The price for relievers has really risen.If you compare Brach's numbers to those of Belisle and Kintzer (other than saves, which is a worthless stat), you can see that Brach even at that $ is a huge bargain...

 

 

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Tom Froemming
Feb 17 2017 11:41 AM

 

I thought I had read somewhere that the Yankess (and also other teams) try to exchange numbers and get deals worked out before the arbitration numbers need to be submitted but once they are submitted all talks end.

 

Yes, you are correct in this case. Based on quotes from Brian Cashman in this New York Post article the Yankees did attempt to reach a compromise prior to numbers being formally exchanged, but once it was clear that wasn't going to happen they cut off talks.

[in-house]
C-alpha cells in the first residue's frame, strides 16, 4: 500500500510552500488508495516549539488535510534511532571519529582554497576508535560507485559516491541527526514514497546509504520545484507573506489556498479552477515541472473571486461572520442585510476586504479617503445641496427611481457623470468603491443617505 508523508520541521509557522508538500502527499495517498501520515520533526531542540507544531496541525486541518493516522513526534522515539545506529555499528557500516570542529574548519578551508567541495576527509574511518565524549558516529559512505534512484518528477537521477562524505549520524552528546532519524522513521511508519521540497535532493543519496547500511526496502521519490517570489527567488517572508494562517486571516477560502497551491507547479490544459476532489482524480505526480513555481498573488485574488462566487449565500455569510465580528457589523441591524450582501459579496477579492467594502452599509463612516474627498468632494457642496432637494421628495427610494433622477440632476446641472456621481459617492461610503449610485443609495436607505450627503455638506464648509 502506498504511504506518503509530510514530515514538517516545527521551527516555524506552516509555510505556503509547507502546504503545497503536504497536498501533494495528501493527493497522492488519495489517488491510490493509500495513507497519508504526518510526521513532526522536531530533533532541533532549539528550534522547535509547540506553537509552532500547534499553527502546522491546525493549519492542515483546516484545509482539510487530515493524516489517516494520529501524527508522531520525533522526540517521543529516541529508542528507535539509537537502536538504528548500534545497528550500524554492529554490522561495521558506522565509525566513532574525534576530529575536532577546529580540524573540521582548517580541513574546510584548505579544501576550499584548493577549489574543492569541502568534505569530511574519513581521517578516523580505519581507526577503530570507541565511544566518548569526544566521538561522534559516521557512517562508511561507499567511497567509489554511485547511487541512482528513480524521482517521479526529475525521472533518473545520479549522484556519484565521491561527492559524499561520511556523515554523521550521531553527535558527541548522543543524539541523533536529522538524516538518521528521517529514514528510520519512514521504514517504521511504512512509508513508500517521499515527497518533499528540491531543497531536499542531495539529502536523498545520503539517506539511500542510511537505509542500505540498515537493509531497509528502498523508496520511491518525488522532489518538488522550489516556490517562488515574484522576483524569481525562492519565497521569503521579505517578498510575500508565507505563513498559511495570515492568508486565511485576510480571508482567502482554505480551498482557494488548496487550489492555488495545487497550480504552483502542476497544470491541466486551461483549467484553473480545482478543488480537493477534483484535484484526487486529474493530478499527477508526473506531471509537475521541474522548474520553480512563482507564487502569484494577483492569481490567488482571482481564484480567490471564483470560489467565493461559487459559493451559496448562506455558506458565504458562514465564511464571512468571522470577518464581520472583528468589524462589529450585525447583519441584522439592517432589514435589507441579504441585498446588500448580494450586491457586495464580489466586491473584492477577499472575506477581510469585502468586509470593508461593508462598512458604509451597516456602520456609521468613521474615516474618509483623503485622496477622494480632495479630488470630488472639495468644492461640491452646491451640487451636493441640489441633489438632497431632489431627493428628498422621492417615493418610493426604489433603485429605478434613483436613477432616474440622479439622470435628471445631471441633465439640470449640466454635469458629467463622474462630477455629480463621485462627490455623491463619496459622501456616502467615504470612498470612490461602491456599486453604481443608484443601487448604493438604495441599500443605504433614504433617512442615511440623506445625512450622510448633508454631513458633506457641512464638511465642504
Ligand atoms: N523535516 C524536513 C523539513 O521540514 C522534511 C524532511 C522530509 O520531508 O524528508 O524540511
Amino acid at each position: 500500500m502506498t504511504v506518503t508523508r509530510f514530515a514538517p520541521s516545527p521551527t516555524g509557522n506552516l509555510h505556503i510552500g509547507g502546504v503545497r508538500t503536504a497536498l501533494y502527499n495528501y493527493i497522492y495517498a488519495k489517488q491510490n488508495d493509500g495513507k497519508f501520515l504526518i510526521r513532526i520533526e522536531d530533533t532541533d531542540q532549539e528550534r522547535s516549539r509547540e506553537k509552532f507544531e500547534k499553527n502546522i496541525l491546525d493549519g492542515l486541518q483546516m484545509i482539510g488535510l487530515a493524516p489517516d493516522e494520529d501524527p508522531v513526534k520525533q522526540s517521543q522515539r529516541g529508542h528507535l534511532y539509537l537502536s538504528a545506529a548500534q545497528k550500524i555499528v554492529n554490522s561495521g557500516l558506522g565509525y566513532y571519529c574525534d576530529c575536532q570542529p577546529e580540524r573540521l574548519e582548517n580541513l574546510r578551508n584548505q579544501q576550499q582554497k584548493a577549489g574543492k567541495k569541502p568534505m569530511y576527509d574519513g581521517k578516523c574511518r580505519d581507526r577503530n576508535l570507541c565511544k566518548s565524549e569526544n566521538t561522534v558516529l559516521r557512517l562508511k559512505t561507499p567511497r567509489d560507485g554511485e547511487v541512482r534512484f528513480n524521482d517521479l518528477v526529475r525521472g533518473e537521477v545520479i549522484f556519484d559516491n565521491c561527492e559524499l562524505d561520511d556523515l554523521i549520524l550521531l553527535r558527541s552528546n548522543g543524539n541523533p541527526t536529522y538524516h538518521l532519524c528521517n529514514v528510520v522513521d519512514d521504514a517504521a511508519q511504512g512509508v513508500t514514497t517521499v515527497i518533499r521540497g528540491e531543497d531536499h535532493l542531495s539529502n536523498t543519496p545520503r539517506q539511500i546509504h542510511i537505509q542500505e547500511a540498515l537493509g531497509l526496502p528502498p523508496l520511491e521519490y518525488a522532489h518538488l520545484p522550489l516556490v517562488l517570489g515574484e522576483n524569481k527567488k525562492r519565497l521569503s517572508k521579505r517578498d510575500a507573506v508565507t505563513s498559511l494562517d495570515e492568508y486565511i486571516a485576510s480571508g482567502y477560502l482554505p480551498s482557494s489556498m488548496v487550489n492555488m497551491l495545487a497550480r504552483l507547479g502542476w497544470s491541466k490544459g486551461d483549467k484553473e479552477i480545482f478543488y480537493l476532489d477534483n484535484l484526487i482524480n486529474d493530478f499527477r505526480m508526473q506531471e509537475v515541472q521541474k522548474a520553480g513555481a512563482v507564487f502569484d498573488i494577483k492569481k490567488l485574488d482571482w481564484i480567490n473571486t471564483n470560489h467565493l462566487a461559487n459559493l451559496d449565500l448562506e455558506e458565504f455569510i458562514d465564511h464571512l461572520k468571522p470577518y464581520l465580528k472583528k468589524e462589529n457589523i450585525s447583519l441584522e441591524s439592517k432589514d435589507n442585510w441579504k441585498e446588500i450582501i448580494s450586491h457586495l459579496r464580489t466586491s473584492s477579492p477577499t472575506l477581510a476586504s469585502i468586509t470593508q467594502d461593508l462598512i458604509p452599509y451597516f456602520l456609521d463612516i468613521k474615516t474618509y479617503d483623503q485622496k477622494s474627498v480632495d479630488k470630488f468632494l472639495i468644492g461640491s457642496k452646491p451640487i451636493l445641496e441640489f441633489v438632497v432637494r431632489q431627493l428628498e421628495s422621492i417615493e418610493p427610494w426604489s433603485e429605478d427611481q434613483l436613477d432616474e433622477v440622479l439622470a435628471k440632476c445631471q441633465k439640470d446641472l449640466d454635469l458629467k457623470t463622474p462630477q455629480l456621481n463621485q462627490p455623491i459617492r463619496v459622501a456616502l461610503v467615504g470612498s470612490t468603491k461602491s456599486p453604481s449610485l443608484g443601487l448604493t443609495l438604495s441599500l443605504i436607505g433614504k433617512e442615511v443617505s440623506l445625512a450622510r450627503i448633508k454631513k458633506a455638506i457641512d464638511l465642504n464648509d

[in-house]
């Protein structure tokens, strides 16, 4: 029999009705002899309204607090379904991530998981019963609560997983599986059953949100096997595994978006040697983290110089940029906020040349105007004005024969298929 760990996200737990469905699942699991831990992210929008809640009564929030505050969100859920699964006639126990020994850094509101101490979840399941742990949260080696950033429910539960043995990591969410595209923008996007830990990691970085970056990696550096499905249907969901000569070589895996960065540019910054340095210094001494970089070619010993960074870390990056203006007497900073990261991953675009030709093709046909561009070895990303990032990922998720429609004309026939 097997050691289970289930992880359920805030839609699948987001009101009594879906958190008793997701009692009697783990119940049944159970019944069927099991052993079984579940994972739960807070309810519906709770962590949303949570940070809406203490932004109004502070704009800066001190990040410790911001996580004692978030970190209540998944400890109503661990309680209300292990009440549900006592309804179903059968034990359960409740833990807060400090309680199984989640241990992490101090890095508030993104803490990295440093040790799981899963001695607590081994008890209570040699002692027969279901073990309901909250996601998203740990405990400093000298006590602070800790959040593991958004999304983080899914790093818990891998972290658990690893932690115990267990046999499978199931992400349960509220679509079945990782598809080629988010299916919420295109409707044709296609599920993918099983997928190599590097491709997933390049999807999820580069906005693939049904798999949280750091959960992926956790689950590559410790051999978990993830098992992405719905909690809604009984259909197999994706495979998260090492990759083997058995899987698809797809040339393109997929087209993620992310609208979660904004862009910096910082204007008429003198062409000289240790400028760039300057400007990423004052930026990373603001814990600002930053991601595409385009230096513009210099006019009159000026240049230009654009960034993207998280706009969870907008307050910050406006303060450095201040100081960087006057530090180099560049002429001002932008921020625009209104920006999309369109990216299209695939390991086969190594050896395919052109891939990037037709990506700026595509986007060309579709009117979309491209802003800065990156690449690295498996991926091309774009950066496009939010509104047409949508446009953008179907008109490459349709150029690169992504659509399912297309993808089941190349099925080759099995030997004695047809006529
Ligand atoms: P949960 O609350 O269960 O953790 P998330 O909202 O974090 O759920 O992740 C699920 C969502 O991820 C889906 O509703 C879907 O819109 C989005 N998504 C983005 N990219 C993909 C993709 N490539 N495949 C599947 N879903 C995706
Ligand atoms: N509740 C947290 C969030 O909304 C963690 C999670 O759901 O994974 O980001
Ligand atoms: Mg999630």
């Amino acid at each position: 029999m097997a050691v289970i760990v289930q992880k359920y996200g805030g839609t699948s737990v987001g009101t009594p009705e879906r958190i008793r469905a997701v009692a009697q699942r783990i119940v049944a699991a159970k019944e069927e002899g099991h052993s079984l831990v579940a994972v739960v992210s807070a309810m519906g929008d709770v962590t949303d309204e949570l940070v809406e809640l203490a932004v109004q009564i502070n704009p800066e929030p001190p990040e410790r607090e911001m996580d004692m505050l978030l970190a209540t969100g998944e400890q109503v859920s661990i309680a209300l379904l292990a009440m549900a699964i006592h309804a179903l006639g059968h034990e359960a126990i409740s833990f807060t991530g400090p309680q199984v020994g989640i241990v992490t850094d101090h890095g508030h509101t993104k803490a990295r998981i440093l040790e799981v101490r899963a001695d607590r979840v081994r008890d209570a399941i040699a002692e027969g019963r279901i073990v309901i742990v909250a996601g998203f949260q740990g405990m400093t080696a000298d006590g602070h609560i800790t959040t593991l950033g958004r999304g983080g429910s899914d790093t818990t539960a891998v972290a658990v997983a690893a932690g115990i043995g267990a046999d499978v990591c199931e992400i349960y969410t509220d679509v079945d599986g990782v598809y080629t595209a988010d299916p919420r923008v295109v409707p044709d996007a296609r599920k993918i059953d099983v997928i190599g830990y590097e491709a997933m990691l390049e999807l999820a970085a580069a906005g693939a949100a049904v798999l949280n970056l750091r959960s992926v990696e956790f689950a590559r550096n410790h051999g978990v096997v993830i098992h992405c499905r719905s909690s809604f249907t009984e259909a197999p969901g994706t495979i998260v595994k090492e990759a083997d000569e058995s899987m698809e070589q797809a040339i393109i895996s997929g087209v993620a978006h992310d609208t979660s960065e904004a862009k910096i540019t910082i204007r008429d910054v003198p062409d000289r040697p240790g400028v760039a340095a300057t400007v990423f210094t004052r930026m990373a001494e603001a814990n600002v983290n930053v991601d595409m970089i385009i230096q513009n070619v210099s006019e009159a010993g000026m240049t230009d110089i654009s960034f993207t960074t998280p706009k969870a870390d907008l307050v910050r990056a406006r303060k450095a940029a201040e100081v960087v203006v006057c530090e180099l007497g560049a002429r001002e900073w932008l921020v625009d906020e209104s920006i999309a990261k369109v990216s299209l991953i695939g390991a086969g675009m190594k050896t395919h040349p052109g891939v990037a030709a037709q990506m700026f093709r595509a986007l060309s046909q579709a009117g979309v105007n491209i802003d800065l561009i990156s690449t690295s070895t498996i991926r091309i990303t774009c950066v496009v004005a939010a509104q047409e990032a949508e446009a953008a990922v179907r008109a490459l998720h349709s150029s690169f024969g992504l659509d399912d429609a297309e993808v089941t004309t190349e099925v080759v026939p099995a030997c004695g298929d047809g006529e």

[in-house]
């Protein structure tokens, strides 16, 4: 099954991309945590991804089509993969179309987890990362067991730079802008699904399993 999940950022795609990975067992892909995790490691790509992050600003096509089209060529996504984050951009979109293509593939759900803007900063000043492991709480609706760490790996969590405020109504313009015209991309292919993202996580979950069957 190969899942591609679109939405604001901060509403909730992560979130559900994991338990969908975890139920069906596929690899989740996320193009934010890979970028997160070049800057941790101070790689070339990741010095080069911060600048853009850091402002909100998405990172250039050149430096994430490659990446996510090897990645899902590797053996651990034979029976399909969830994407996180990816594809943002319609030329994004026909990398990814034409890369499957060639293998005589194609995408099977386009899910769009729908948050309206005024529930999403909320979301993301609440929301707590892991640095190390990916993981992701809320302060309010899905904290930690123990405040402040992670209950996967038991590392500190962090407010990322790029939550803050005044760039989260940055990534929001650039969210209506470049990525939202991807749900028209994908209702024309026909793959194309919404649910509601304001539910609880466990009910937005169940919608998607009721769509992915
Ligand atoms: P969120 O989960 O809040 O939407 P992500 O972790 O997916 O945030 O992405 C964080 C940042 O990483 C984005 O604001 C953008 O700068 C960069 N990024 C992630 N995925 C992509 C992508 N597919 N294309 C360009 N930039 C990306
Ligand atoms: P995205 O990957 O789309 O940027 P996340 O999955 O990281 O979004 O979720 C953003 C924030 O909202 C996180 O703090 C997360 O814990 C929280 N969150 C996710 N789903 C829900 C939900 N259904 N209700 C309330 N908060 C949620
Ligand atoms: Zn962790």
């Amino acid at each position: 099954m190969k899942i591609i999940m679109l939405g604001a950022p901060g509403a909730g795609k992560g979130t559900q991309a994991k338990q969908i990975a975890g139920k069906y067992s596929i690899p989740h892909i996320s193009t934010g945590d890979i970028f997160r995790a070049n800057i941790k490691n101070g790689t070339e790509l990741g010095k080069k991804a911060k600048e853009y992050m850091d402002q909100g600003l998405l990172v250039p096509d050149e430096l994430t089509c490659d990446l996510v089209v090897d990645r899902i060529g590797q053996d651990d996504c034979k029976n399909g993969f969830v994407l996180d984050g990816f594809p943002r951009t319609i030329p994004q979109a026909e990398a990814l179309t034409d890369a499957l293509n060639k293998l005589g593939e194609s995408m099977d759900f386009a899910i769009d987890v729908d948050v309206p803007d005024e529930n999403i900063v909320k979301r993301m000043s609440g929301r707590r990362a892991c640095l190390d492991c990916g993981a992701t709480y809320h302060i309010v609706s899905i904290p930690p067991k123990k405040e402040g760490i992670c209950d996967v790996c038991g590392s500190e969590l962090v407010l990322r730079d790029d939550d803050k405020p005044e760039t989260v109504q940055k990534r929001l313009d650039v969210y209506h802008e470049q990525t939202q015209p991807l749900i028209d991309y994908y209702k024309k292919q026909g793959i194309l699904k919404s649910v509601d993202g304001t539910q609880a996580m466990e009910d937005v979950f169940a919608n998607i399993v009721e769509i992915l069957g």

“We’re not gonna reach a resolution with Dellin. The conversations we had with their representatives were: ‘If we file, we trial.’

 

“Based on all of our discussions, it was clear our different perspectives were at such a wide bridge, that we’ll go out and basically have a polite discussion about market value and history of where the marketplace sits versus attempts for a new market creation.”

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Tom Froemming
Feb 17 2017 11:52 AM

 

The price for relievers has really risen.If you compare Brach's numbers to those of Belisle and Kintzer (other than saves, which is a worthless stat), you can see that Brach even at that $ is a huge bargain...

Agreed, that's still a really great deal for Baltimore. It's a shame arbitration panels haven't evolved in step with how statistical analysis has changed over the years.

I usually don't care too much about arbitration in general but I am really rooting for a guy like Betances.I enjoy watching him pitch.He is just down right nasty.I know he will get a big pay day when he hits free agency.I just think the 3 million the Yankees offered was low based on his production and what 3 million can get you in the open market.

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Tom Froemming
Feb 18 2017 10:41 AM